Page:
Should I Stay Or Should I Go: Analyzing Roster Churn

Johnny Bravo's Sean Keegan gets fired up during Bravo's semifinals win at 2014 Nationals.
Sean Keegan was one of a number of transfer players for Johnny Bravo in 2014. Photo by Christina Schmidt —

Johnny Bravo’s rise to Nationals victory has earned a lot of attention throughout the ultimate community. An intriguing subplot to their victory is the role of the team’s new acquisitions for this season, including key contributors Kurt Gibson, Sean Keegan, Brett Matzuka, and Brodie Smith. While Bravo was projected as a wild card heading into Frisco, the influx of talent to Denver’s team helped vault them to glory.

But you don’t have to be in the hunt for a National title to understand the driving forces that compel players to seek a change of scenery. The longer you play, the more the landscape changes, and sometimes the grass really is greener on the other side.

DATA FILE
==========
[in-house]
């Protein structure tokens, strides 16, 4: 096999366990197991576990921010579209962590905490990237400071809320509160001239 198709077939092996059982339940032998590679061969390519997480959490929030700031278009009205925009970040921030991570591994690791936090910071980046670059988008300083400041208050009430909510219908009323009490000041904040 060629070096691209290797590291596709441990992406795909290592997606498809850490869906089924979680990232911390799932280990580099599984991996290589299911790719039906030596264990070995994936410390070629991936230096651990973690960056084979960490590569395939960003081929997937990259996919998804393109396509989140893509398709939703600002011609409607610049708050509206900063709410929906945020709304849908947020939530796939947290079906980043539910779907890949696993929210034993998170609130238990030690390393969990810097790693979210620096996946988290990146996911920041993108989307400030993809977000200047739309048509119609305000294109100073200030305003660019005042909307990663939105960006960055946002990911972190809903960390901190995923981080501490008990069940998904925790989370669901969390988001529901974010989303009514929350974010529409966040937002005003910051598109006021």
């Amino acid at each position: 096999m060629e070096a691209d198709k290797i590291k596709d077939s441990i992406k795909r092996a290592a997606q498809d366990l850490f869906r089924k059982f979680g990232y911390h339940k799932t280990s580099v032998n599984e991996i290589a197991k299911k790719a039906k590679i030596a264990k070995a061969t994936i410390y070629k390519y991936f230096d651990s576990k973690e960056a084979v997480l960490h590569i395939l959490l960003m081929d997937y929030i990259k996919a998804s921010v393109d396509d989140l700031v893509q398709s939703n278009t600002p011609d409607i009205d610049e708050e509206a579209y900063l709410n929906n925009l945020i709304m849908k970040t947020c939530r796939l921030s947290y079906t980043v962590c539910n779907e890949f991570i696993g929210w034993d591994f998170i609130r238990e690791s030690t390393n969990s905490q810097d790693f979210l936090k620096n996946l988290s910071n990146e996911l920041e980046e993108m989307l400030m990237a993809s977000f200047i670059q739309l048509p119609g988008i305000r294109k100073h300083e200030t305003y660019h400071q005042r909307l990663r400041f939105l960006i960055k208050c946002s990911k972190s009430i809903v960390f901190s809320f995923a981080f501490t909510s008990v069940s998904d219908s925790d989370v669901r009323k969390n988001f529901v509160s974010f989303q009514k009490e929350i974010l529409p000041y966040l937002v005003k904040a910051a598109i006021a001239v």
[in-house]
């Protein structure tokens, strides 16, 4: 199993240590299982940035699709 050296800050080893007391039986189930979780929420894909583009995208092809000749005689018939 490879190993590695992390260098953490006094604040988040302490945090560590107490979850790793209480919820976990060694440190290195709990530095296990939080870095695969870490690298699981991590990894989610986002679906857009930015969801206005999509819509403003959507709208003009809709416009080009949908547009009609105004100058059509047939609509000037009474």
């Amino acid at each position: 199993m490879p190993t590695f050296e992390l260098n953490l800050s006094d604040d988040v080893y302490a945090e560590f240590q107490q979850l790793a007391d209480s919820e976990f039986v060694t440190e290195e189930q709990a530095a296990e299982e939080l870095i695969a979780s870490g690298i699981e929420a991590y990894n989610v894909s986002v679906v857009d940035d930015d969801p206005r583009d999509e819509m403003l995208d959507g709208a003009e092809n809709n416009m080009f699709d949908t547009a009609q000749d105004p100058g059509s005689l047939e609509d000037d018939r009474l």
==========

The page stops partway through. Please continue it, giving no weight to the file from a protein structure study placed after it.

I wanted to learn what others thought about the transitory nature of the club scene, so I broadcasted a survey asking players to share their opinions on some of the big questions: What factors do (or do not) play into players moving teams? What factors play the biggest part in players remaining with their current teams? Is player movement a problem, or a natural part of ultimate as a club sport?

The survey’s response was robust and enthusiastic, including over 100 players representing almost thirty states and at least six other countries. Finding some answers to these questions hopefully will help captains and coaches increase continuity in the ultimate community, and build better longstanding teams not just at the top level, but in the middle as well.

The Background

Is player movement actually common?

Eighty-seven percent of survey respondents agreed that it is. This figure seems validated by players’ individual histories: 48% reported playing for three or more teams, and a majority of respondents played for teams in two states or more.

Changes in Geography

The geographic diversity alluded to above may contain clues for the top reason players reported leaving a team: 56% of surveyed players said moving away was a key factor that led them to leave a team.